57(2)Exemption to allow workStandard Exemptions SCHEDULE OF STANDARD EXEMPTIONS
HERITAGE ACT 1977
Notice of Order Under Section 57 (2) of the Heritage Act 1977

I, the Minister for Planning, pursuant to subsection 57(2) of the Heritage Act 1977, on the recommendation of the Heritage Council of New South Wales, do by this Order:

1. revoke the Schedule of Exemptions to subsection 57(1) of the Heritage Act made under subsection 57(2) and published in the Government Gazette on 22 February 2008; and

2. grant standard exemptions from subsection 57(1) of the Heritage Act 1977, described in the Schedule attached.

FRANK SARTOR
Minister for Planning
Sydney, 11 July 2008

To view the schedule click on the Standard Exemptions for Works Requiring Heritage Council Approval link below.
Sep 5 2008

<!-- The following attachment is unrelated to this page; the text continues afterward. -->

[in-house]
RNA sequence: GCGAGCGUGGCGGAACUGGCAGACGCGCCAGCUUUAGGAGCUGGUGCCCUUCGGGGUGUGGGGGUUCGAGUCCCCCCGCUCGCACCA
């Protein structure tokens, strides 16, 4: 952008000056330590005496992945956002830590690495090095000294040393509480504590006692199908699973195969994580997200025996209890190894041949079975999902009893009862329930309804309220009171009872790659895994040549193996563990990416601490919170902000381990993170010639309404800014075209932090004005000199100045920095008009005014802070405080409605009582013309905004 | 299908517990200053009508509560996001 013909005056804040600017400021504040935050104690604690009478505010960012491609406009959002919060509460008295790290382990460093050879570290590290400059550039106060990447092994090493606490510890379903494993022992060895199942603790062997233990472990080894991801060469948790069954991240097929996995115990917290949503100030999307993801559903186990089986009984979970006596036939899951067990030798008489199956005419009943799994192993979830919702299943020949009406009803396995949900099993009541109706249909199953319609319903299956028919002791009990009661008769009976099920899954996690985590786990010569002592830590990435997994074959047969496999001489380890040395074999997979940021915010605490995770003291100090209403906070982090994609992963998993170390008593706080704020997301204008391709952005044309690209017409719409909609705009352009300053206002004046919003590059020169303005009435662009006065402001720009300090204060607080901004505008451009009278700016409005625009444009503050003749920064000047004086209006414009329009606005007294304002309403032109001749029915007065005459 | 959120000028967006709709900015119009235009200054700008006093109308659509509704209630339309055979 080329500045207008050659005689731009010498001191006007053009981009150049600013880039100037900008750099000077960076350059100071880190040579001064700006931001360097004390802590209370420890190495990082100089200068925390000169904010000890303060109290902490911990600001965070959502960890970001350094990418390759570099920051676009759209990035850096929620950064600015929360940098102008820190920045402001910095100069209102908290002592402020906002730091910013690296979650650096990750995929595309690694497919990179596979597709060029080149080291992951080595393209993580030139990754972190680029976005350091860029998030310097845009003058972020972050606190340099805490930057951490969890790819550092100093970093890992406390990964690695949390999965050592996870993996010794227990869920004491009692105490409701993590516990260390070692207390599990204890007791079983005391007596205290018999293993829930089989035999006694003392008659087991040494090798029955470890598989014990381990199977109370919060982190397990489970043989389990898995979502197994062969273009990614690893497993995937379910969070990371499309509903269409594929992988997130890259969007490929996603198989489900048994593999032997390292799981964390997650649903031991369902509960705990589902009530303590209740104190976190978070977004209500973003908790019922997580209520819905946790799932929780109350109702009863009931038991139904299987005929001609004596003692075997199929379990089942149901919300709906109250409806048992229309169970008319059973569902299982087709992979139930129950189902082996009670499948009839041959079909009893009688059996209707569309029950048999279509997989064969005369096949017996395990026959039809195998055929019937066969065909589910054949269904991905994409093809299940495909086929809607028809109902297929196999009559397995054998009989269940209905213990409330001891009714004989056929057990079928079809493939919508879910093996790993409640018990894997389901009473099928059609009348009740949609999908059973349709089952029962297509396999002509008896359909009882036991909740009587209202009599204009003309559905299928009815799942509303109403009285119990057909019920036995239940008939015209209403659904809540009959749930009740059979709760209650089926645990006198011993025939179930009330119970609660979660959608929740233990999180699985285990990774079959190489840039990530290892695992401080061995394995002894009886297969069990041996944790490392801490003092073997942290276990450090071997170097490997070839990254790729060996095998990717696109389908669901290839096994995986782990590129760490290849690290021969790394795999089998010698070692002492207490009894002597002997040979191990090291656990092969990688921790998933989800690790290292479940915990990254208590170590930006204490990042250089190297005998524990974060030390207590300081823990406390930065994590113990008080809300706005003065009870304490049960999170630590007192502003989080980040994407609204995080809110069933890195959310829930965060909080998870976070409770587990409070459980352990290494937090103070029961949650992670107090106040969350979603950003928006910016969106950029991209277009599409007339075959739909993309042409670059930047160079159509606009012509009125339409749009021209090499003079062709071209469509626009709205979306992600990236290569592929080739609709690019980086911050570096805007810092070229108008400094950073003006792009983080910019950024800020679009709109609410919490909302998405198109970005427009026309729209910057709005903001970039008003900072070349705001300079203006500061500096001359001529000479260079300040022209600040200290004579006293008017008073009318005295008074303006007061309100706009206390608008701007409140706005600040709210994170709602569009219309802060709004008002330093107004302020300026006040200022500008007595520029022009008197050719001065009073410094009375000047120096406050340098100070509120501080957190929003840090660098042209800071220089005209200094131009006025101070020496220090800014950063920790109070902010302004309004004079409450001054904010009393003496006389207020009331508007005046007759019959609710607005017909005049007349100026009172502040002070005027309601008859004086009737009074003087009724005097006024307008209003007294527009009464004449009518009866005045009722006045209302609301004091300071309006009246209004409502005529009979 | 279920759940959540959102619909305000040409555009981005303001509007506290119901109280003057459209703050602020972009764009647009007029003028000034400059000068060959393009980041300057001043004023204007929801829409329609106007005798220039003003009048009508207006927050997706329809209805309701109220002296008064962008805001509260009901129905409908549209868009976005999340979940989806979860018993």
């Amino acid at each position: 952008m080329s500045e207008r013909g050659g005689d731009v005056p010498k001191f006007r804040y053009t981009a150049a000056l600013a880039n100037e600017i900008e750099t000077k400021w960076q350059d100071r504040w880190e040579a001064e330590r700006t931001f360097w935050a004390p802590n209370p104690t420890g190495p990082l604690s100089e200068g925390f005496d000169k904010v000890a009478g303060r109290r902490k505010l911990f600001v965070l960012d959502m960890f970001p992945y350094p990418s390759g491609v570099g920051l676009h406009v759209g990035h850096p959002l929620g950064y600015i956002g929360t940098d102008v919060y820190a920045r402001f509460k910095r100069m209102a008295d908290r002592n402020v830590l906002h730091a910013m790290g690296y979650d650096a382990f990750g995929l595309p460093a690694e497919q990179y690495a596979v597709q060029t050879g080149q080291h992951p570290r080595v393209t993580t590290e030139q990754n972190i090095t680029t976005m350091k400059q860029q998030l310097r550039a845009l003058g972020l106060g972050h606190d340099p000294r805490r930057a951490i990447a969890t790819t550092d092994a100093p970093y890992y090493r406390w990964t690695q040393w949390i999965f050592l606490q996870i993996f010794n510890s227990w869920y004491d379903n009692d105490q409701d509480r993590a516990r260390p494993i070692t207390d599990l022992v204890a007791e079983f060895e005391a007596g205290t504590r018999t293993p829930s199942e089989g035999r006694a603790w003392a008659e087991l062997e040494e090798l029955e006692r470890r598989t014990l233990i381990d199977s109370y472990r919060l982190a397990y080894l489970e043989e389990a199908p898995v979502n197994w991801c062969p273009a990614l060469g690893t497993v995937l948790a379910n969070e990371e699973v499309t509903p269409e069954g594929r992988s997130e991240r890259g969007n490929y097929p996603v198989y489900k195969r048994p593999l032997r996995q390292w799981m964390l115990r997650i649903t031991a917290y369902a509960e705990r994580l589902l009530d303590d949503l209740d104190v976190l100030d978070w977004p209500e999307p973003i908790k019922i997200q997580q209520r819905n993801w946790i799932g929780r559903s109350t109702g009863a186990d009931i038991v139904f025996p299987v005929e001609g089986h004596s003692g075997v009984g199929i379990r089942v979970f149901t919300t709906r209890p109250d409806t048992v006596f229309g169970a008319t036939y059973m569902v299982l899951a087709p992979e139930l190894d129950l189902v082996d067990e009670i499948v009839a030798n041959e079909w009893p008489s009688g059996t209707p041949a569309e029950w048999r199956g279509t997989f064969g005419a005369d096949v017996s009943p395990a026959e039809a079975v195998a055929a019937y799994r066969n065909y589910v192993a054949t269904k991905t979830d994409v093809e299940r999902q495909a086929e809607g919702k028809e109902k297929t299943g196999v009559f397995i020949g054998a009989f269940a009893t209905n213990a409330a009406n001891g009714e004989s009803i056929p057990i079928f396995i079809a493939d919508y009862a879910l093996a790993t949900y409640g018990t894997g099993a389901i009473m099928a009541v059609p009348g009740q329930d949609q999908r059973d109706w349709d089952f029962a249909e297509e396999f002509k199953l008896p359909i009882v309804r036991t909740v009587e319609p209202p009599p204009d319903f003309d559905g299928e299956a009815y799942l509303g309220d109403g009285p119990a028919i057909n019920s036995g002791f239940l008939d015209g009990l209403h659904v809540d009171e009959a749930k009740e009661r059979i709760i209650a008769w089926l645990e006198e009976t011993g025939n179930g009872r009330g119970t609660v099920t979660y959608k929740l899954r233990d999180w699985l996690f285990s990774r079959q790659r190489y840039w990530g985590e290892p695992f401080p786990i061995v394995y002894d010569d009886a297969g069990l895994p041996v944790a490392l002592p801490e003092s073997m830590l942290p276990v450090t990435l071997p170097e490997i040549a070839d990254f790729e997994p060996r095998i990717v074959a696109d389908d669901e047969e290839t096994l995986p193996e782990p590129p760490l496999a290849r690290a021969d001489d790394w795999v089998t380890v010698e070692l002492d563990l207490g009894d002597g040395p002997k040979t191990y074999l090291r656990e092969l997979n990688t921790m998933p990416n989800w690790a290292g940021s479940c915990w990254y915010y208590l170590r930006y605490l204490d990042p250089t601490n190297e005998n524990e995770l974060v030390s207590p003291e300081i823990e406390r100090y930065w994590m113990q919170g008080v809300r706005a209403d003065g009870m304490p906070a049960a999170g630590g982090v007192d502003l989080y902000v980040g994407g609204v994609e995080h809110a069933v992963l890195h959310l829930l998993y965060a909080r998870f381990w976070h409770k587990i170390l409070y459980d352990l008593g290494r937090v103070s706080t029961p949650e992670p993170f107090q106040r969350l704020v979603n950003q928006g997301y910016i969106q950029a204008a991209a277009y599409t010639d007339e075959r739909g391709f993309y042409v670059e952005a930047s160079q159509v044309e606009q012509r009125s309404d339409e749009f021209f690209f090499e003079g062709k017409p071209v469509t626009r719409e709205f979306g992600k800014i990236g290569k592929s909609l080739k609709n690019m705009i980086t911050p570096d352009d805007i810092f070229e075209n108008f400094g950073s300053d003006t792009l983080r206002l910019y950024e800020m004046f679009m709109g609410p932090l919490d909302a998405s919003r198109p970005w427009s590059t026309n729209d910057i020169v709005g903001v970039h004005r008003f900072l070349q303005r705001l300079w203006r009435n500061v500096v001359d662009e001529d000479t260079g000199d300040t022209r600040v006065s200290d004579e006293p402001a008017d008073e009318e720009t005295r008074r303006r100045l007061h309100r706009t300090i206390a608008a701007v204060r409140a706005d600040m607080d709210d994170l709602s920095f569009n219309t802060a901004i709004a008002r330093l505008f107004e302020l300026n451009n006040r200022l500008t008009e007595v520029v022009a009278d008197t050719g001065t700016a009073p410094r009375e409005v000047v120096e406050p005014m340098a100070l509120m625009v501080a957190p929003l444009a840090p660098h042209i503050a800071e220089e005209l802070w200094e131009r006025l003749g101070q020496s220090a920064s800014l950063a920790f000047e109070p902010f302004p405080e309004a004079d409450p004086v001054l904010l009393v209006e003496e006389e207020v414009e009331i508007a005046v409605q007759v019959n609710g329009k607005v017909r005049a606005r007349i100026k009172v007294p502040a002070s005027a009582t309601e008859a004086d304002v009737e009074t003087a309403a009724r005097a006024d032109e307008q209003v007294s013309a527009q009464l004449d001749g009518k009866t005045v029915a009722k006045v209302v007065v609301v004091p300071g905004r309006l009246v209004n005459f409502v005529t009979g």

PDF Standard exemptions for works requiring Heritage Council approval

Listings

Heritage ListingListing TitleListing NumberGazette DateGazette NumberGazette Page
Heritage Act - State Heritage Register 0155510 May 02 852865

Study details

TitleYearNumberAuthorInspected byGuidelines used
SCA Register 1979-19981998B027, AR008Sydney Cove Authority (SCA)  Yes

References, internet links & images

TypeAuthorYearTitleInternet Links
Management Plan  Information supplied by Wayne Johnson, SCA
WrittenHigginbotham, Kass & Walker1991The Rocks and Millers Point Archaeological Management Plan
WrittenLe Sueur, Angela2016Government Architects - part 2
WrittenTropman & Tropman Architects,1996Conservation Assessment Report of The Former Mining Museum & Chemical Laboratory, 36-64 George Street, The Rock

Note: internet links may be to web pages, documents or images.

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(Click on thumbnail for full size image and image details)

Data source

The information for this entry comes from the following source:
Name: Heritage Office
Database number: 5053178